Washington summed up the tragic and misunderstood side of the NFL during a 2016 interview with The Breakfast Club. "The business will break your heart," he said. "The NFL stands for 'Not For Long.'"

Balling on HBO

After leaving football behind, John David Washington headed into the family business, securing a role opposite Dwayne "the Rock" Johnson on HBO's sports dramedy Ballers. Washington's character on the series is a talented, driven, and hotheaded NFL star. Johnson plays his ex-athlete agent, guiding him through the gauntlet of life in the spotlight. 

Though the Rock garnered most of the pre-release hype for the TV show, it's Washington who's managed to grab the most buzz since the series aired. That attention is well-earned. Rather than having strings pulled on his behalf by friends in the industry, Washington auditioned for his role 11 times, reported Men's Journal, only telling his dad about it after he knew he had the part. 

Whatever you do, don't call him the star of the show — he's too humble for that. "It's an ensemble cast," he demurred to The Breakfast Club. "The Rock is on the show."

One strong start

Encouraged by acclaimed director Spike Lee, Washington made his film debut at 9 years old in 1992's Malcolm X, an epic biography about the controversial leading figure of the Civil Rights Movement. The film featured his father in the lead in a titanic performance, earning an Oscar nomination for best actor. But while dad Denzel's performance is riveting, he's not the only Washington with moving moments in the movie. 

Long before he wanted to go into acting as a career, the younger Washington made his screen debut as one of the many Harlem schoolchildren standing up to be counted in the movie's powerful "I am Malcolm X" final sequence. According to an interview with The Breakfast Club, his scene took seven takes — and he was not paid for his work. 

While the one-line performance is easy to miss, it's an essential part of the movie's moral message. Not to mention, how many actors can say that they shot their first-ever on-screen performance with a filmmaker as revered as Spike Lee?

Another Spike Lee Joint

Washington brought his career full circle when he met up with Spike Lee as an adult to star in the revered filmmaker's 2018 movie Black Klansman. Based on a remarkable true story, the movie follows Washington in the role of Ron Stallworth, a real-life police detective who, despite the definitely-not-white shade of his skin, was able to infiltrate a Colorado chapter of the Ku Klux Klan, becoming not just a member, but its leader. 

From his improbable position at the top of the hateful organization, Stallworth is able to gather intelligence on the terrorist group and sabotage its activities. Curiously, Stallworth is able to rise through the KKK's ranks by doing most of his work with them over the phone, sending a white officer in his stead on occasions when he has to show up in person.

Based on the book about Stallworth's infiltration, the movie also stars Adam Driver as an undercover police officer, Topher Grace as a white supremacist nemesis, and Straight Outta Compton's Corey Hawkins as the Civil Rights Movement activist Stokely Carmichael. It's produced by both Lee and Get Out writer-director Jordan Peele.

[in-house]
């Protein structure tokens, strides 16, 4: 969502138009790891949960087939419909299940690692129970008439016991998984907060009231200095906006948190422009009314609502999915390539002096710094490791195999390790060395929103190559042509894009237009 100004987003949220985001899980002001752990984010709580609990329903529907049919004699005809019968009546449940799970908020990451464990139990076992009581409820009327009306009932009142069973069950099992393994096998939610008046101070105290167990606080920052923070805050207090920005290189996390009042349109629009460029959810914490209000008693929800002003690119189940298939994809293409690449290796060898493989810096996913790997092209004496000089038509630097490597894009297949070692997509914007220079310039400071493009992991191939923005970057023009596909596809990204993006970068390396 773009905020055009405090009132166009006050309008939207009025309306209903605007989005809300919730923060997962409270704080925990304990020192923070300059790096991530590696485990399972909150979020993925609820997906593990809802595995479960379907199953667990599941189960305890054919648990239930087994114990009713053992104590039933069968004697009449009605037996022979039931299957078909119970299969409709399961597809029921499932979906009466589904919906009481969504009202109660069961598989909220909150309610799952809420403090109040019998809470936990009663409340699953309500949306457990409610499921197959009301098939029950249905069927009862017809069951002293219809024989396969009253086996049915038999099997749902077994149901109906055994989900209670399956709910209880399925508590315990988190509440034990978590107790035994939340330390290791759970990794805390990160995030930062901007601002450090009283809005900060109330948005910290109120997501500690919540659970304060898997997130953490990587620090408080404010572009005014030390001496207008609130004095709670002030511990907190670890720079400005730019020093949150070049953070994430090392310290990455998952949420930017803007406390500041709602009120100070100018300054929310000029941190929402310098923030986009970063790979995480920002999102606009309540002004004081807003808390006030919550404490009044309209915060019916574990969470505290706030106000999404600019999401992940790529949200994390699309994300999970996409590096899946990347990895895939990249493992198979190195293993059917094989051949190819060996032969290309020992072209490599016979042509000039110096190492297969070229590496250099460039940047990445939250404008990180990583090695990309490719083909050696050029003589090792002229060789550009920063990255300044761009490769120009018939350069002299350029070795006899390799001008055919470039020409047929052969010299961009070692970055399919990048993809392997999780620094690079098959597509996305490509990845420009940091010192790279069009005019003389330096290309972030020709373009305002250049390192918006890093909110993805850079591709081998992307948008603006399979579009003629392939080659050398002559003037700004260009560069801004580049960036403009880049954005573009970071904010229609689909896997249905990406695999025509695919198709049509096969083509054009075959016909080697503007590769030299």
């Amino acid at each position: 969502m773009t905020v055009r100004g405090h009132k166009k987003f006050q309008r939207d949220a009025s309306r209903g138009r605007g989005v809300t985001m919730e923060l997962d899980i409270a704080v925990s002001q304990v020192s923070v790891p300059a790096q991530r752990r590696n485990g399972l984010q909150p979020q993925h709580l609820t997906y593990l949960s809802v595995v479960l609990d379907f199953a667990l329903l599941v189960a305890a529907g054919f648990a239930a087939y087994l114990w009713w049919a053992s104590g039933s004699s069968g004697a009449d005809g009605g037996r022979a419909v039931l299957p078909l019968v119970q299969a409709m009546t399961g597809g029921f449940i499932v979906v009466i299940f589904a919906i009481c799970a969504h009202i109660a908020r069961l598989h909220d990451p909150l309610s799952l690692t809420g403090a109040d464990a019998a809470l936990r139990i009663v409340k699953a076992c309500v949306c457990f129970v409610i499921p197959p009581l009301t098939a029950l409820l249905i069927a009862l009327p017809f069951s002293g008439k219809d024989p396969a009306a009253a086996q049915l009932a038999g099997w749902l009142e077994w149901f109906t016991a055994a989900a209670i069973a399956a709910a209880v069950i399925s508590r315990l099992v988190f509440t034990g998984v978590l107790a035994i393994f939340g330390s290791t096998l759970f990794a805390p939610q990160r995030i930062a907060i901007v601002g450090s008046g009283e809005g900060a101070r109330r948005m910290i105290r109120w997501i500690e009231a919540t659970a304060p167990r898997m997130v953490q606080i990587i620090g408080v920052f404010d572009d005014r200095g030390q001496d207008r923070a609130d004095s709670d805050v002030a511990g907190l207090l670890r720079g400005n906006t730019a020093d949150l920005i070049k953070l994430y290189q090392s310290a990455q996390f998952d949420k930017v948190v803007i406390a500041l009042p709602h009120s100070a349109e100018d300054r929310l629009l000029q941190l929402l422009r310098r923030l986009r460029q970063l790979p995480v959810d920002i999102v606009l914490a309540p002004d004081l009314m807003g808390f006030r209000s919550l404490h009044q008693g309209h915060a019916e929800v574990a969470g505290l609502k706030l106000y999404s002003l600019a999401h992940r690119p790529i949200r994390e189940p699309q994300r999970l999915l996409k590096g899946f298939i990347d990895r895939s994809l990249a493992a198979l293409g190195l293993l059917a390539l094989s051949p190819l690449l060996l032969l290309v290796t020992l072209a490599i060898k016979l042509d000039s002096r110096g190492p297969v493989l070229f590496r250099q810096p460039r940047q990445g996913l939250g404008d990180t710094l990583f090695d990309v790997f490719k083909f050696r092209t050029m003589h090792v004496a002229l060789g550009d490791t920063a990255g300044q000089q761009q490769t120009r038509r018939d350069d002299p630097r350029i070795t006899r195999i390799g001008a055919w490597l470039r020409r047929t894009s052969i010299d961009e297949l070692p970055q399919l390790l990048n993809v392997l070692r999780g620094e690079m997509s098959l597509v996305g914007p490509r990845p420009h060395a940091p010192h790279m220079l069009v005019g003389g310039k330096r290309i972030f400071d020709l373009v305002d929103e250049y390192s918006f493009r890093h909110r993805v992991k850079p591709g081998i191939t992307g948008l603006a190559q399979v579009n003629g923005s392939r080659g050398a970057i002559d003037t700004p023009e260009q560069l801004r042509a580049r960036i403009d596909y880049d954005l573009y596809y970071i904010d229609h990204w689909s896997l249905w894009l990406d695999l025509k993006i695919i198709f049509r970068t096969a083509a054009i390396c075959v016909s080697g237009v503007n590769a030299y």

The Coco connection

As an actor, John David Washington has worked with some of the most notorious figures in hip-hop, collaborating on a feature film with Wu-Tang Clan luminary RZA and firebrand rapper Azealia Banks. 

With RZA directing and Banks in the lead role, Washington appeared in the movie Love Beats Rhymes (formerly known as Coco). The story of the film focuses on Banks as an aspiring hip-hop artist trying to reconcile her love of the spoken word with a family pressuring her to continue college. In the movie, Washington plays Mahlik, a member of Coco's four-person freestyle group who doesn't take the rap game — or his on-again, off-again relationship with Coco — nearly as seriously as he should.

Washington said the film is influenced by the art and culture of rap. "It's really about the language," he told The Breakfast Club, adding that he plays "a jerk" in the film, which he describes as an "underground, kind of hip-hop, 8 Mile female version of the story." 

Business and The Book of Eli

In 2010, John David Washington served as a producer for a movie starring his father, The Book of Eli, but since then, he's been putting more distance between his dad's professional profile and his own. It's nothing personal, the younger Washington says. The independence he once sought in football has never been about slighting his dad, but about making space for himself. 

"I used to lie about what my dad's occupation was," he told talk show host Steve Harvey."I'd say he was a construction worker, or he's doing time right now, or pick the characters he did in movies and just go with it."

While Washington wasn't in a hurry to repeat the experience of producing The Book of Eli, it's not because he doesn't like the movie. He still looks back on the experience sometimes by listening to its soundtrack, an atmospheric work composed in part by the Academy Award-winning Nine Inch Nails member Atticus Ross.